This Messianic view is anchored in the Talmud, which says that the Jewish people must swear to keep faith in God’s plan for the world. The messianic end, when God will redeem all of reality, is a goal so desirable as to be like a bride in waiting for marriage. Thus it is in a mystical commentary on the Song of Songs that Israel is first commanded to swear three oaths: not to “ascend the wall” to where the Messiah (the Bride) waits, not to “rebel against the nations of the world,” and not to “force the End [times].”
Meanwhile, in our nation of so-called Judeo-Christian values, a lot of our food suppliers (including brands with “progressive” vibes like Whole Foods) are taking advantage of modern-day slave labor. AP News reports: “Prisoners in the US are part of a hidden workforce linked to hundreds of popular food brands”.
Intricate, invisible webs, just like this one, link some of the world’s largest food companies and most popular brands to jobs performed by U.S. prisoners nationwide, according to a sweeping two-year AP investigation into prison labor that tied hundreds of millions of dollars’ worth of agricultural products to goods sold on the open market.
They are among America’s most vulnerable laborers. If they refuse to work, some can jeopardize their chances of parole or face punishment like being sent to solitary confinement. They also are often excluded from protections guaranteed to almost all other full-time workers, even when they are seriously injured or killed on the job.
The goods these prisoners produce wind up in the supply chains of a dizzying array of products found in most American kitchens, from Frosted Flakes cereal and Ball Park hot dogs to Gold Medal flour, Coca-Cola and Riceland rice. They are on the shelves of virtually every supermarket in the country, including Kroger, Target, Aldi and Whole Foods. And some goods are exported, including to countries that have had products blocked from entering the U.S. for using forced or prison labor.
Many of the companies buying directly from prisons are violating their own policies against the use of such labor. But it’s completely legal, dating back largely to the need for labor to help rebuild the South’s shattered economy after the Civil War. Enshrined in the Constitution by the 13th Amendment, slavery and involuntary servitude are banned – except as punishment for a crime.
That clause is currently being challenged on the federal level, and efforts to remove similar language from state constitutions are expected to reach the ballot in about a dozen states this year.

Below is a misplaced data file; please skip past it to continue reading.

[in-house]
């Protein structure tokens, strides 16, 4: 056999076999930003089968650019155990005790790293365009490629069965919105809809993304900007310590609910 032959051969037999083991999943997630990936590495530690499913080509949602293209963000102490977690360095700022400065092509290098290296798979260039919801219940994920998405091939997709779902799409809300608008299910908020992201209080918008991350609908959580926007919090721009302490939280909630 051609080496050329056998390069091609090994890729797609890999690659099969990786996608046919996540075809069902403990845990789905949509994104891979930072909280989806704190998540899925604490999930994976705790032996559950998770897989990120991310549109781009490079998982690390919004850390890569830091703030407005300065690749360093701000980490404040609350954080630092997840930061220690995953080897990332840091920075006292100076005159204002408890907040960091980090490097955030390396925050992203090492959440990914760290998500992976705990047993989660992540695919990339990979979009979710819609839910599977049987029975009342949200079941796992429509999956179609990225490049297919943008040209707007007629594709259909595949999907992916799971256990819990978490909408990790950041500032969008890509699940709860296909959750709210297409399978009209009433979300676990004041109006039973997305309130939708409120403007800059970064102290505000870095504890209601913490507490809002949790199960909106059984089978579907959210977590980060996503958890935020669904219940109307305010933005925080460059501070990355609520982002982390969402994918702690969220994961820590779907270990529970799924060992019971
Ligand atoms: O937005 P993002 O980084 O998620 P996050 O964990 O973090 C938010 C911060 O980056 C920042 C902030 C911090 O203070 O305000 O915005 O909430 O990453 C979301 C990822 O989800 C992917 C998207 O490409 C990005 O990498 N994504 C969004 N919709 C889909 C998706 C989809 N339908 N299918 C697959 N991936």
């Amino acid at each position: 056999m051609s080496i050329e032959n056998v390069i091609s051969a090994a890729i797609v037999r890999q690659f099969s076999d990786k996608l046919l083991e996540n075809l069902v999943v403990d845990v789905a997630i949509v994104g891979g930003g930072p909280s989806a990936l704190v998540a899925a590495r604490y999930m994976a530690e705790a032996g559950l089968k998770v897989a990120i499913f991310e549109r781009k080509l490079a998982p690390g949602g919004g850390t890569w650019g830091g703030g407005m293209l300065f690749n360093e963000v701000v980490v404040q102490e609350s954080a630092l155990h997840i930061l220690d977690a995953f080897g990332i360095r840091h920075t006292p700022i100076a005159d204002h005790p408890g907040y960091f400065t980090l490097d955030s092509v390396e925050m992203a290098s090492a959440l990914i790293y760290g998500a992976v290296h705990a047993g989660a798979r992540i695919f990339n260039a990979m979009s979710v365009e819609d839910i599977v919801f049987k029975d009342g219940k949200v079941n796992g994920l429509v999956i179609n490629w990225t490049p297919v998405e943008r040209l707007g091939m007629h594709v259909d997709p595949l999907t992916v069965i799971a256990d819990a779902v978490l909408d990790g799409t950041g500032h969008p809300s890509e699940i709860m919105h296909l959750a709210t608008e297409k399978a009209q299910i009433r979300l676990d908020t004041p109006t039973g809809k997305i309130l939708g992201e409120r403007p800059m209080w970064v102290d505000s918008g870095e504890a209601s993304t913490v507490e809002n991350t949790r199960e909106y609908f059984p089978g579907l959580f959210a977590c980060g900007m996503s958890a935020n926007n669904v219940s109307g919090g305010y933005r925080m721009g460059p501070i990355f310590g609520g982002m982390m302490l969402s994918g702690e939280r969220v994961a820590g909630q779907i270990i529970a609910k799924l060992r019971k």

Some prisoners work on the same plantation soil where slaves harvested cotton, tobacco and sugarcane more than 150 years ago, with some present-day images looking eerily similar to the past.
Discovered via poet [sarah] Cavar’s newsletter, this essay by Rachael Allen in the journal Too Little/Too Hard challenges the association of “Difficult and Bad” in how we critique writing. Allen talks about dual consciousness as a person of working-class background in literary academia, and argues that ideals of “accessible” writing may underestimate the self-taught intelligence of housecleaners and laborers like her father. When such voices do make it into mainstream publishing, they’re pressured to perform a simplified and traumatic life story that will flatter the benevolence of upper-class readers. “There is a pervading, top-down and patronising mythos of the ‘general public’ or ‘general reader’ – an idea peddled about who can tolerate what under the premise that general audiences aren’t able to manage complicated concepts, formally or linguistically innovative books, or other challenging works, precedents for what is deemed to be accessible set by the middle-class anti-intellectuals that decide it.”
Also on the topic of literary gatekeeping, I recommend this piece in Chicago Review, “Small Press Economies: A Dialogue” by Hilary Plum and Matvei Yankelevich. They call on indie bookstores, review outlets, and distributors to stop disadvantaging small press books in their economic models and attention. I can attest that these barriers are very real.
HP: There’s a failure to understand small press and indie status as a political status and responsibility. For example, look at IndieBound, an organization that represents independent booksellers across the US. They promote a short list of new books every month, selected by indie bookstore staff—a coveted honor that can help launch a book nationally. Understandably, indie bookstores and sites like IndieBound emphasize the importance of independence: you should buy from the brick-and-mortar, rather than from Amazon, and support local community and economy. You should make a little sacrifice on price to protect something you’d miss if it were gone.
But the vast majority of the books IndieBound promotes and celebrates are published by the Big Five. The same is true at too many indie brick-and-mortars. Their uplift of independent, noncorporate business stops at the door—they ask you to buy indie and pay more, but that’s largely not what they do.
MY: So how is that store serving its readers? If you’re a reader and small press books aren’t on the shelf, you’re going to buy what’s on offer. But let’s say you’re into locally and responsibly farmed food and your co-op only carries Cal-Organic, wouldn’t you be concerned?
HP: If you don’t support local farmers, they disappear. People understand that and get why they should buy produce at the farmers market. What’s keeping readers from supporting small presses, and the diverse communities they serve, in similar terms?
MY: It seems to me they can’t see it that way because those presses are hidden from view by structural and economic barriers. On either side of the barriers, institutions, corporations, and small presses themselves often pretend these barriers don’t exist—they’re normalized by the market. Very few literary consumers know that their beloved local indie bookstore is (with very few exceptions) beholden to corporate distributors. Few can imagine what’s missing from those shelves and therefore from their potential reading lives. What’s missing is countless titles from 400 SPD presses, and who knows how many others that don’t have distribution at all.